The single-engine Beaver aircraft was produced between 1947 and 1967.
“The Beaver is not a plane that’s built for flight in the clouds, it was constructed for visual flight,” said Lapierre, who has flown the plane on occasion. “Sometimes when flying it in changing weather, you can inadvertently find yourself in conditions where you lose visibility … you try to get out of that situation because the craft isn’t equipped for instrument flight.”
Jean Lapointe, a former pilot and civil aviation expert, said numerous bush pilots had input on de Havilland’s design, explaining its longevity.
He described the Beaver as “robust but simple in terms of conception and maintenance” and are pretty much the only aircraft operating in remote, inhospitable regions, and where weather conditions can change quickly, which means increased risk.
“They operate in difficult regions where there’s less technical support in terms of air traffic control or meteorological stations, so bush pilots need to be resourceful and versatile,” Lapointe said.
He noted the plane involved in the Labrador accident had been damaged in 2001 and rebuilt.
The pilot, Gilles Morin, was described by his employer as an experienced pilot with 20,000 hours under his belt.
The Saguenay, Que.-based airline confirmed his death on Wednesday.
Lapointe said Air Saguenay has a good track record and typically sent its most experienced pilots to work in the north.
Morin’s experience — between three and four decades’ worth — was all the more significant given the types of conditions bush pilots face, with short flights involving numerous takeoffs and landings.
“Bush pilots are a rarer breed, young pilots want to work fly for airlines or fly helicopters,” Lapointe said. “It’s difficult to keep people long-term in this kind of work.”
THUNDER BAY, ONTARIO. JULY 17, 2019 Levaero Aviation is proud to announce that immediately after receiving Transport Canada type certification, it has delivered the very first Canadian-registered Pilatus PC-24 Super Versatile Jet. The new aircraft owner is an experienced operator and the PC-24 will diversify its existing aircraft fleet.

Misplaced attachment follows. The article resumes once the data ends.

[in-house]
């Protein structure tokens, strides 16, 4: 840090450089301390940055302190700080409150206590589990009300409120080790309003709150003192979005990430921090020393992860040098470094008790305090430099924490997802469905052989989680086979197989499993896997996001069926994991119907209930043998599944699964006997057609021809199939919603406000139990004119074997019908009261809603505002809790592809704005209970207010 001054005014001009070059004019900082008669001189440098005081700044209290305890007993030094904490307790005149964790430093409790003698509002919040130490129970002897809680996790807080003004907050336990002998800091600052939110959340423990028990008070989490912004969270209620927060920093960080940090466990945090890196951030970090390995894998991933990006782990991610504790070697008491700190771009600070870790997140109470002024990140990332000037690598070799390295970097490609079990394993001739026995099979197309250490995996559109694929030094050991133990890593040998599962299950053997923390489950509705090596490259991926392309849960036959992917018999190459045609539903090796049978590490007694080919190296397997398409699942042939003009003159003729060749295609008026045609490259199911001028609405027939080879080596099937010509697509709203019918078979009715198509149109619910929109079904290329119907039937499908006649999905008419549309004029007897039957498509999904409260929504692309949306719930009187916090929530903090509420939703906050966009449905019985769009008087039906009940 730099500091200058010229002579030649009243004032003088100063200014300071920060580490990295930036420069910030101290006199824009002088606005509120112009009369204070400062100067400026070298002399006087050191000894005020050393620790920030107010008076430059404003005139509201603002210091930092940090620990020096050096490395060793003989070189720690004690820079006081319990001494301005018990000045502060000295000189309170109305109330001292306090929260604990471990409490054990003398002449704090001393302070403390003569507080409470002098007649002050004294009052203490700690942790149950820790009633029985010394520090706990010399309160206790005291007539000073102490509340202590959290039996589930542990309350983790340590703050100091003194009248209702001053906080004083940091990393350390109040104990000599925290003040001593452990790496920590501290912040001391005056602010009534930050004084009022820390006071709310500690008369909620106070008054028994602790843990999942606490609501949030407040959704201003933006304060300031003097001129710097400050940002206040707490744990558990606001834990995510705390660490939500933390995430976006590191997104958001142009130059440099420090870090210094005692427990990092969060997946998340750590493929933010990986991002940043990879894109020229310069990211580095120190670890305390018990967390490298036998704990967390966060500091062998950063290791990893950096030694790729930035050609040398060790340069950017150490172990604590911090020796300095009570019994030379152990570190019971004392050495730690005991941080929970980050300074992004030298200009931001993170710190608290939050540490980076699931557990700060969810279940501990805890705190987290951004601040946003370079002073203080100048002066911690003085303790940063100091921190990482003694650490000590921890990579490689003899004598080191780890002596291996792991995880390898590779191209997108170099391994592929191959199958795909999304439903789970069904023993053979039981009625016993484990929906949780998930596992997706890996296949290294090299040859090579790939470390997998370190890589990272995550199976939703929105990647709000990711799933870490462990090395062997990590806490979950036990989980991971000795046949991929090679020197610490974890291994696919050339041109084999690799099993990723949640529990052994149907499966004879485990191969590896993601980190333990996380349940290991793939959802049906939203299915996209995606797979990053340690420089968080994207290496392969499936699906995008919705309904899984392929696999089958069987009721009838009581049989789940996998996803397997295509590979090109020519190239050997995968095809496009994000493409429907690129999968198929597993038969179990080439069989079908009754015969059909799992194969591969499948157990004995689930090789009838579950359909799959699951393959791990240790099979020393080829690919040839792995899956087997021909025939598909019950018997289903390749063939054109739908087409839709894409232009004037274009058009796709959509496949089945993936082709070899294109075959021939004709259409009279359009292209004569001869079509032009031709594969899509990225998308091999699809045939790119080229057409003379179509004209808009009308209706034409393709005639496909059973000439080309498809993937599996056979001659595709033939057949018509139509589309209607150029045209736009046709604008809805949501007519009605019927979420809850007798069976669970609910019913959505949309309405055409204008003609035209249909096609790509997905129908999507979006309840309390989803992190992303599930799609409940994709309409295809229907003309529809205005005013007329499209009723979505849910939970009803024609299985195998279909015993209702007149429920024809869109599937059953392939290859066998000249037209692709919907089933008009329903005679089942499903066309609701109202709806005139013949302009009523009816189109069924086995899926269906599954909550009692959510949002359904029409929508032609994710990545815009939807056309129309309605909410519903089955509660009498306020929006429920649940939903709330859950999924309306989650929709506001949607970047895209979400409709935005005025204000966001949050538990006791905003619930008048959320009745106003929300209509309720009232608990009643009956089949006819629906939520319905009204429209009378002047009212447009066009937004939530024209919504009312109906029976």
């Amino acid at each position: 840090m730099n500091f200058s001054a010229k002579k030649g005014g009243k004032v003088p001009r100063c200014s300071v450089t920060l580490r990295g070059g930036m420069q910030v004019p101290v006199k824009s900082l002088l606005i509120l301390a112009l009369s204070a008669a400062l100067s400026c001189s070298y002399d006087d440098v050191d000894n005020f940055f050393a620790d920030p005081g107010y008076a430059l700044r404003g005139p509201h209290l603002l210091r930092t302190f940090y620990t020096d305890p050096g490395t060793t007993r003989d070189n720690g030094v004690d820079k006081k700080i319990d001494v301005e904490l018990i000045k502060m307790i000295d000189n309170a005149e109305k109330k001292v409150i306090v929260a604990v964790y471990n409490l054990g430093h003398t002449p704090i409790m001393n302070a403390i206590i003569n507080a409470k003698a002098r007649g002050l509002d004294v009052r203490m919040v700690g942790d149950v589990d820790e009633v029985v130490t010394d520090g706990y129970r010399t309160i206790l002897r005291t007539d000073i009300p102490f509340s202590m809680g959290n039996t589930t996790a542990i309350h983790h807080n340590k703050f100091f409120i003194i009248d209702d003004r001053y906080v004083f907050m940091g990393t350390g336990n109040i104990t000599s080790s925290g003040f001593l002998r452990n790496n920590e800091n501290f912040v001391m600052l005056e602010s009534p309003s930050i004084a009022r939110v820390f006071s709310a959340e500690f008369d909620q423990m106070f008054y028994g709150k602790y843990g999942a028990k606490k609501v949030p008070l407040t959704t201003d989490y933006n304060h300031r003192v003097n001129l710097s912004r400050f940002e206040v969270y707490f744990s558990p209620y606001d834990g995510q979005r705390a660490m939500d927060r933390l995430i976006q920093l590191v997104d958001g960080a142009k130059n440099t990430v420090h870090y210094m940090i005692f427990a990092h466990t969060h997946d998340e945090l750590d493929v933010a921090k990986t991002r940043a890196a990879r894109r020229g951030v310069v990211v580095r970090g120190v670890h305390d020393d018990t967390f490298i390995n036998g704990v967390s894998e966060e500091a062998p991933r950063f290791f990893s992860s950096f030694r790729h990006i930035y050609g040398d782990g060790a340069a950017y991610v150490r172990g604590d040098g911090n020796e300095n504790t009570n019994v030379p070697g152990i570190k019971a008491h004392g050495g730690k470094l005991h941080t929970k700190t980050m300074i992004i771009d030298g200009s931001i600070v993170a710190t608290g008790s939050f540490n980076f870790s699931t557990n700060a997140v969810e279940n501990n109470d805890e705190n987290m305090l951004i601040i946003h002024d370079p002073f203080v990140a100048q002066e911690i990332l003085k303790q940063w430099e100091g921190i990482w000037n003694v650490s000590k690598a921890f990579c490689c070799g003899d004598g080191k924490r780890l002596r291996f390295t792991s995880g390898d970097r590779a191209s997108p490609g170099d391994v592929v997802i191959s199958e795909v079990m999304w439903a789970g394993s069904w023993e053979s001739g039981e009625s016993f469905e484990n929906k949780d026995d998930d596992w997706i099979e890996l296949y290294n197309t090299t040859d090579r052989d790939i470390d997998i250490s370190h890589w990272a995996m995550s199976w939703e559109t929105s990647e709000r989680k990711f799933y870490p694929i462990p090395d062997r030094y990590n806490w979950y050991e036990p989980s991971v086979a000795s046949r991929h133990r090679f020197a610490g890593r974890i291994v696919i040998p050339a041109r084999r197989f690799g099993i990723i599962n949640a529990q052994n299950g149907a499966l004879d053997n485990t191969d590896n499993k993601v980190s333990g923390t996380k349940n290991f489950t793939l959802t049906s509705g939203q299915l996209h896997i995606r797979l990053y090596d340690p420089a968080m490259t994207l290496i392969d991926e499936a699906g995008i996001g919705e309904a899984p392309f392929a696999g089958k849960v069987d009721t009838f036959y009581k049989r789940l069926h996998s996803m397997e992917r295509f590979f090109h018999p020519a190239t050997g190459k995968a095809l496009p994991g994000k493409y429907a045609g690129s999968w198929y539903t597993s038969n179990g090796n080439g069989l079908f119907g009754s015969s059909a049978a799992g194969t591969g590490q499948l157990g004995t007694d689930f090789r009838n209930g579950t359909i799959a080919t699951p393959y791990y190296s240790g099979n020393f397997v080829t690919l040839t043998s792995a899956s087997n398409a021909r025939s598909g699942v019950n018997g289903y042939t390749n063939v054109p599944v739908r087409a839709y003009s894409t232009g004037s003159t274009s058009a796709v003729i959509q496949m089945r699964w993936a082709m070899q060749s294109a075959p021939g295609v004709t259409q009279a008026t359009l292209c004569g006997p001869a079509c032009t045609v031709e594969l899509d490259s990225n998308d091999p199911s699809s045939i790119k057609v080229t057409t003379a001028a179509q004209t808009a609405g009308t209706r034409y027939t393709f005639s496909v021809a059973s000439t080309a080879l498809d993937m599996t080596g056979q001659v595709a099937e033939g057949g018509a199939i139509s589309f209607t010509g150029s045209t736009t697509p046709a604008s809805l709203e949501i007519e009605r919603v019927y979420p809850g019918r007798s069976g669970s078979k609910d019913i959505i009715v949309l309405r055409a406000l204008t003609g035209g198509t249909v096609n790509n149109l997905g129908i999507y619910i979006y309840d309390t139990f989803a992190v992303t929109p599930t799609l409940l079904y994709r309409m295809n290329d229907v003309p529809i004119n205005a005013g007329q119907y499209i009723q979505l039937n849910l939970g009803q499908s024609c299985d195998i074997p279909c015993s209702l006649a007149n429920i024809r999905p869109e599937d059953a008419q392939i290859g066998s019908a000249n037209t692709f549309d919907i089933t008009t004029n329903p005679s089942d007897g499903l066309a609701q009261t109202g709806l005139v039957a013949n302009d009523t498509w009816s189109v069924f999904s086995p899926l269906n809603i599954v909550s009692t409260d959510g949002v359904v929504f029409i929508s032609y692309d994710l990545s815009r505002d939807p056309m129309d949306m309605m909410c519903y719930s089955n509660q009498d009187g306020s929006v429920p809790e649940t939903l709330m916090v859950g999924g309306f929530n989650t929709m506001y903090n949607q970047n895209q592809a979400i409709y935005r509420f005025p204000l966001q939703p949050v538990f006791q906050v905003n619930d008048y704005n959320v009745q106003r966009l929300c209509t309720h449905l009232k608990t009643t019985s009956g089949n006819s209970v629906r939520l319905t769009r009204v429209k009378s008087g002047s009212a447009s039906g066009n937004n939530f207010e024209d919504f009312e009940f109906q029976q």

“Since the PC-24 was first revealed to the public, pulled into the Swiss rollout event by 24 horses, Pilatus has delivered more than 35 aircraft, which have amassed more than 7,000 flight hours,” said Stan Kuliavas, Vice President of Sales at Levaero Aviation, “this aircraft is extremely well-suited for operations in Canada and we look forward to many more PC-24 aircraft gracing the Canadian skies.”
ST. JOHN’S, July 17, 2019 /CNW/ – PAL Aerospace is pleased to announce that it has been awarded a contract to provide heavy maintenance services for the Royal Canadian Air Force’s CT-142 Dash-8 Fleet. The contract covers an initial four-year period and includes opportunities for PAL Aerospace to earn contract extensions that increase the life of the agreement to seven years.
“PAL Aerospace appreciates this new opportunity to continue building our relationship as a trusted partner of the Royal Canadian Air Force,” said PAL Aerospace Senior Vice-President of Business Development John Turner. “We understand the important role these aircraft play in training Canada’s next generation of aviation professionals, and we look forward to working closely with the RCAF in ensuring the successful delivery of this contract.”
Flown by the 402 Squadron, the CT-142 is used to train Air Combat Systems Operators and Airborne Electronic Sensor Operators from the Royal Canadian Air Force and other Air Forces from around the world. Designed and produced in Canada, the CT-142 is a conversion of the twin turboprop Dash-8 airliner modified to include a suite of on-board training computers and a large radar system.
PAL Aerospace will perform the maintenance services associated with this contract at our facilities in St. John’s, Newfoundland; and Winnipeg, Manitoba. The awarding of this contract furthers PAL Aerospace’s goal of expanding and developing our ISS capabilities across Canada.
Provided by FLYHT Aerospace Solutions Ltd./Globe Newswire
CALGARY, Alberta, July 17, 2019 (GLOBE NEWSWIRE) — FLYHT Aerospace Solutions Ltd. (TSX-V: FLY) (OTCQX: FLYLF) (the “Company” or “FLYHT”) today is pleased to announce a new partner relationship.
FLYHT, an industry leader in capturing, processing, and transmitting real-time aircraft data, along with ATP CaseBank, the leading provider of troubleshooting, reliability and defect trend analysis solutions, are pleased to announce a jointly offered solution to improve aircraft reliability.
The two companies have joined forces to create an application that will help identify and communicate potential and existing aircraft equipment health issues, more effectively allowing for better diagnosis and subsequent repair. This Aircraft Health Monitoring System (AHMS) is designed to detect, alert, and automatically capture key diagnostics data for all aspects of the aircraft, in real-time. This breakthrough helps airlines discover issues before they affect the serviceability of the aircraft, enabling proactive maintenance to avoid future flight delays or cancellations.